The following is a copy of an article published in an Auckland newspaper in August 1925.

It tells of an interview with Lydia Hawkes, aged 89. years, who married Thomas Robert McLarnon in 1861.


A Pioneer Mother


Few records of the lives of Aucklands pioneer fathers and mothers hold such elements of tragedy and absorbing human interest as that of an aged lady, Mrs. Thomas McLarnon, of Clarence Street, Ponsonby, who sat in a snug corner of her little verandah last week, and talked reminiscently of days long gone by.

Mrs. McLarnon, who was one of a family of six, was born at Maidenhead in 1836, her father being Mr. Benjamin Hawkes. They came to New Zealand on the ship Louisa Campbell in 1842, and Mr. Hawkes obtained employment with Mr. Mason, a farmer who lived in Aucklands first "milk walk", as it was known in those days, in Mount Eden.

Within a few short weeks of landing, dire tragedy darkened the lives of this pioneer family. A baby boy, who had suffered greatly as a result of the rigours of the long sea-voyage, died a day or two after landing. Soon afterwards a twin baby girl died in a tragic manner, through a poisonous beetle falling into her mouth from the roof of the "whare" while she slept. A week or two later, the mother, while doing the family wash in one of the old fashioned three-legged iron pots, was fatally scalded, and within a very short time the other baby girl was dead too.

Housekeeper at Eleven

Mr. Hawkes laid his wife and three children to rest in old Symonds Street Cemetery, Mrs. Hawkes burial being the second that took place there. "I shall never forget the night he came home after my mothers funeral," said Mrs. McLarnon. "He was stricken to the heart with grief, and I remember how he took we three children in his arms and knelt and prayed to God to sustain him in his sorrow and help him to be a father and mother to us. I was six then, and the two boys were a little older. It was a terrible time for him, for he was a stranger in a new land, almost friendless, and he did not know what the future might hold in store for us all."

The little girl was sent to Mrs. Woodleys boarding school, in Victoria Street, near Queen Street, and here she remained until she was eleven years old, when she went to keep house for her father, who had taken over Major Bunberrys farm at Tamaki, near old St. Thomas Church. Speaking of her schooldays, Mrs. McLarnon chuckled reminiscently as she spoke of the long walks out to the wilds of Ponsonby, and the excitement of seeing the boys of the district chasing wild goats and pigs through the tea-tree that covered the hills.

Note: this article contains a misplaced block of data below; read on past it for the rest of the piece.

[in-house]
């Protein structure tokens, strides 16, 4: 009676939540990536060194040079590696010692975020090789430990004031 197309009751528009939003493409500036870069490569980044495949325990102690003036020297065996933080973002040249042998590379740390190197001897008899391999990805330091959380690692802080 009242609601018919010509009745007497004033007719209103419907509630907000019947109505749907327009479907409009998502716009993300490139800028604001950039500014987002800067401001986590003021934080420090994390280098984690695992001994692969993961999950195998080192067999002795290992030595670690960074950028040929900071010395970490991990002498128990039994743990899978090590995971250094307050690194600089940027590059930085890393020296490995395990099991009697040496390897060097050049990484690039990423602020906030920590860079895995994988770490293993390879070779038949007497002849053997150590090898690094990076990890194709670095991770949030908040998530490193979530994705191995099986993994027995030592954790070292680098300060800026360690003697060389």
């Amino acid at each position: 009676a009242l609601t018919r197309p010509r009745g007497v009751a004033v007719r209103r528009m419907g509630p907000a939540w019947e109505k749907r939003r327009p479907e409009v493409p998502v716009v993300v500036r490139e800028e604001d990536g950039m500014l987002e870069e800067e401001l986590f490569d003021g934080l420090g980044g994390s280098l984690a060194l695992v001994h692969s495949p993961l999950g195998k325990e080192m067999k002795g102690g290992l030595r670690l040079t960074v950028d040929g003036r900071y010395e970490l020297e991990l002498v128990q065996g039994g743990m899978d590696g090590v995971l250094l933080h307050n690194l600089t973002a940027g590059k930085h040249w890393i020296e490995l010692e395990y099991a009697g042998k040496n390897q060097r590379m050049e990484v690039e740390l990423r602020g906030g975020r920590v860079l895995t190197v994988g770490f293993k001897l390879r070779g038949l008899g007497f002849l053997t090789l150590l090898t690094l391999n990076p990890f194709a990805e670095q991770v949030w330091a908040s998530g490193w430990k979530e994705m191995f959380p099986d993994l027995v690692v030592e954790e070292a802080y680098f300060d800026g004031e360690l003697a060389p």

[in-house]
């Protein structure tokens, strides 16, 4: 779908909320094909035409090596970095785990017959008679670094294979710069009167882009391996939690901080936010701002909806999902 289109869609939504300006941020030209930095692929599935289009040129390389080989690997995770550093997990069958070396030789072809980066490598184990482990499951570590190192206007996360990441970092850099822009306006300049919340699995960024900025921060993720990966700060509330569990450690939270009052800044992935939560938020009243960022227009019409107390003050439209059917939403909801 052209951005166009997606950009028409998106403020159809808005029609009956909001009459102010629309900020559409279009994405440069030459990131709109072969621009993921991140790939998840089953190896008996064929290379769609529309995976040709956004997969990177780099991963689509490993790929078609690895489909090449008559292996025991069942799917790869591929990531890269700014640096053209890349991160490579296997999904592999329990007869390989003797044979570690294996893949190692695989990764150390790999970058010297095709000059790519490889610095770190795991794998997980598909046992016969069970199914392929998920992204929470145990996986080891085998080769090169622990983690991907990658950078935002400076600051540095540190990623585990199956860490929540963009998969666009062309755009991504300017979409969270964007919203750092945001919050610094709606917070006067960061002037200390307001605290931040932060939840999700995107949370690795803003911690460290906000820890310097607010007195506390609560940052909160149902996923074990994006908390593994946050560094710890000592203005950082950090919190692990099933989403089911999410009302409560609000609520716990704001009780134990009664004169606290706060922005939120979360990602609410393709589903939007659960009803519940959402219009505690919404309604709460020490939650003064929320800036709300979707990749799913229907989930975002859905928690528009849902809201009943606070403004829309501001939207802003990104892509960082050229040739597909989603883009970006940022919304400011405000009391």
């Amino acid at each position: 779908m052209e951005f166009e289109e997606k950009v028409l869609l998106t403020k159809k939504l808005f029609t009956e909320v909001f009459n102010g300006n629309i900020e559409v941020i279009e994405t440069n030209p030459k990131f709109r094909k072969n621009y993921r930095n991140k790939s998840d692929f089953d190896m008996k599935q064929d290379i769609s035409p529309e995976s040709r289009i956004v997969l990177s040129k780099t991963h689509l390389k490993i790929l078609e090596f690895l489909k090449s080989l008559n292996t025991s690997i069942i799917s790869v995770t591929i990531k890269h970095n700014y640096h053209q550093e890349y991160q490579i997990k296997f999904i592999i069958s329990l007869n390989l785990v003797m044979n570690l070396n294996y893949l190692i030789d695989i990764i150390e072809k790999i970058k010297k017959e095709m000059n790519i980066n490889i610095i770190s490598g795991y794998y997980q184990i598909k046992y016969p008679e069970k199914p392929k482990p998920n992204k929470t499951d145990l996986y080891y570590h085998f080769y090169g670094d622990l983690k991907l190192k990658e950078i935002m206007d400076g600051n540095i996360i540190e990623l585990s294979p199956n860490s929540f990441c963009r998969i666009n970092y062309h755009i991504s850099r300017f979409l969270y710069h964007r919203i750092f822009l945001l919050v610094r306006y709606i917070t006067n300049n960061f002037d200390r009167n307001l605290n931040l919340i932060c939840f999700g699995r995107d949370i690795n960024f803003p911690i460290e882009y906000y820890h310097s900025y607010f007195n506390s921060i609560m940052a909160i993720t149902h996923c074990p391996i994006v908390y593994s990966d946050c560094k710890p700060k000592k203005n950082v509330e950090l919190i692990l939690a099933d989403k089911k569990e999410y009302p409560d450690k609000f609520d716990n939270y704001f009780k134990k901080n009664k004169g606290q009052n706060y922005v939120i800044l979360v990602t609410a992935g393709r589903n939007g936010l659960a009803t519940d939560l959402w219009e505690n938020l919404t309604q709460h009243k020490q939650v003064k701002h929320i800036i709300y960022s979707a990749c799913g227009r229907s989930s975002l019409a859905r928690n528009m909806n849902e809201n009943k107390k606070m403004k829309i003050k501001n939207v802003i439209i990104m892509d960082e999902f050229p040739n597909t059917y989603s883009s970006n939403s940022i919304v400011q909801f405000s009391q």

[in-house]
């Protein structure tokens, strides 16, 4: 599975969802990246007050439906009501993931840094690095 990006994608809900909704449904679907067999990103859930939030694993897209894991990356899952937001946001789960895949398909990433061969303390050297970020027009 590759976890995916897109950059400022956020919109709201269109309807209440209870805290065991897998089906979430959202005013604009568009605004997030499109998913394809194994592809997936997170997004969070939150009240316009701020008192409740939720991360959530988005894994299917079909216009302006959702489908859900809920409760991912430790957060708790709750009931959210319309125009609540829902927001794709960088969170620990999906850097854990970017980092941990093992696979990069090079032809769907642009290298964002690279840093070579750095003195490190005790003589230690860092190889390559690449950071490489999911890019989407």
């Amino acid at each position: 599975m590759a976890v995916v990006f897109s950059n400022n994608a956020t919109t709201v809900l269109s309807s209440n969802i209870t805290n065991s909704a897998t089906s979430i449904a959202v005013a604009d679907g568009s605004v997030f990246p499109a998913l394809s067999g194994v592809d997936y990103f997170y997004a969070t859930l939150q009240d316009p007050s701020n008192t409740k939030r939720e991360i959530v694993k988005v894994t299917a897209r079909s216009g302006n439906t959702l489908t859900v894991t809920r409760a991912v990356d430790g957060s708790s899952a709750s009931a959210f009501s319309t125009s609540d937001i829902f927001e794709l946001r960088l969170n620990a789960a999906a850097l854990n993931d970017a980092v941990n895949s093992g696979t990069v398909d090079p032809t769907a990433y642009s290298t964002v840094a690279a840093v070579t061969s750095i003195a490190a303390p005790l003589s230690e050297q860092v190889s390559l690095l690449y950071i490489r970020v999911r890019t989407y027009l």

Out at Tamaki, which in those days was considered the very heart of the wilds, the little orphan and the widower came under the notice of the good Bishop Selwyn and his wife. Mrs. Selwyn "mothered" the little girl with loving care, and Mr. Hawkes did a good deal of work for Bishop Selwyn at St. Johns College. For thirteen years little Lydia Hawkes kept house for her widowed father and two brothers, undergoing all the privations and hardships that were the common lot of the pioneers of those early days.

Walking to the City

There was no road to Auckland, of course, the only means of access being a clay track, and with her father the little girl walked the eight miles in to the city many and many a time, carrying a basket of eggs and bringing back groceries in their place. "We used to think nothing of it" declared the old lady with a glint of the old time fire shining in her dim eyes. "Why, many and manys the time I plodded along what is now Remuera Road through mud almost up to my knees, and when it got too deep we used to turn into the flax at the side of the track and get along that way! There was only one horse and cart in the district, owned by Mr. Atkin, at Kohimarama, and sometimes, when father could afford it, he used to get the cart for work on the farm, but we always went into Auckland afoot. And we were none the worse for it, either, for it made us strong and healthy. Look at me, the mother of fourteen, and all Ive been through, and here I am nearly ninety!".

It certainly seemed a wonderful record, especially when the valiant old lady went on to speak of the breaking up of the Tamaki homestead, and a new trip out into the back blocks, this time into the wilds of Pokeno. Then came the Maori War and fresh adventures and excitements, but no further harm came to the Hawkes family. Finally Mr. Hawkes settled at Papatoetoe, and his daughter married Mr. McLarnon of that district. For a few years the father, who had never re-married, lived with the young couple; then one day, just after the birth of Mrs. McLarnons second child, his horse bolted with him and he was thrown. Thus ended tragically, at the comparatively early age of 52, the life of a man who had known more than his share of sorrow.

Twelve Children Still Living

For many years Mrs. McLarnon lived in the Papatoetoe district, rearing a family large even for those days of large families, eight sons and six daughters. Twelve are still living, all being married with the exception of one daughter, who is the stay and comfort of her mothers declining years, Mr. McLarnon having died over 20 years ago.

There are over 30 grandchildren and six great-grandchildren, and when this valiant old lady celebrates her ninetieth birthday next January, there will be a memorable foregathering of her descendants. Mrs. McLarnon, although slightly deaf, is still able to read the papers and takes interest in all that is going on around her.

But of one things she is convinced- the present generation does not come up to the past! "Too much pleasure" she said with a shake of the head. "Too much excitement and not nearly enough thanking God for His blessings. They dont know what theyve got to be thankful for, especially those with mothers."


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